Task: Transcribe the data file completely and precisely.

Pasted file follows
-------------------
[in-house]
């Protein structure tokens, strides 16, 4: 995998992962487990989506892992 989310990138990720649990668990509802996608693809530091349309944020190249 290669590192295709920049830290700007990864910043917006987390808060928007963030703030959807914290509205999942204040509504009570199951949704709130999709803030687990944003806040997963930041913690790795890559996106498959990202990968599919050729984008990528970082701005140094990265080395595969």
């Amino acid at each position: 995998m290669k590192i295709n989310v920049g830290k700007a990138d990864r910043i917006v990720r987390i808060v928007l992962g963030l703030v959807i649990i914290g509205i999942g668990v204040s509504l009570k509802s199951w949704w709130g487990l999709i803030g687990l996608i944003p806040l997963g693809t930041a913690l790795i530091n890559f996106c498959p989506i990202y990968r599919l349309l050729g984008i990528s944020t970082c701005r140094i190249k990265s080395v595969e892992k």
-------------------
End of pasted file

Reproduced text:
[in-house]
């Protein structure tokens, strides 16, 4: 995998992962487990989506892992 989310990138990720649990668990509802996608693809530091349309944020190249 290669590192295709920049830290700007990864910043917006987390808060928007963030703030959807914290509205999942204040509504009570199951949704709130999709803030687990944003806040997963930041913690790795890559996106498959990202990968599919050729984008990528970082701005140094990265080395595969």
């Amino acid at each position: 995998m290669k590192i295709n989310v920049g830290k700007a990138d990864r910043i917006v990720r987390i808060v928007l992962g963030l703030v959807i649990i914290g509205i999942g668990v204040s509504l009570k509802s199951w949704w709130g487990l999709i803030g687990l996608i944003p806040l997963g693809t930041a913690l790795i530091n890559f996106c498959p989506i990202y990968r599919l349309l050729g984008i990528s944020t970082c701005r140094i190249k990265s080395v595969e892992k």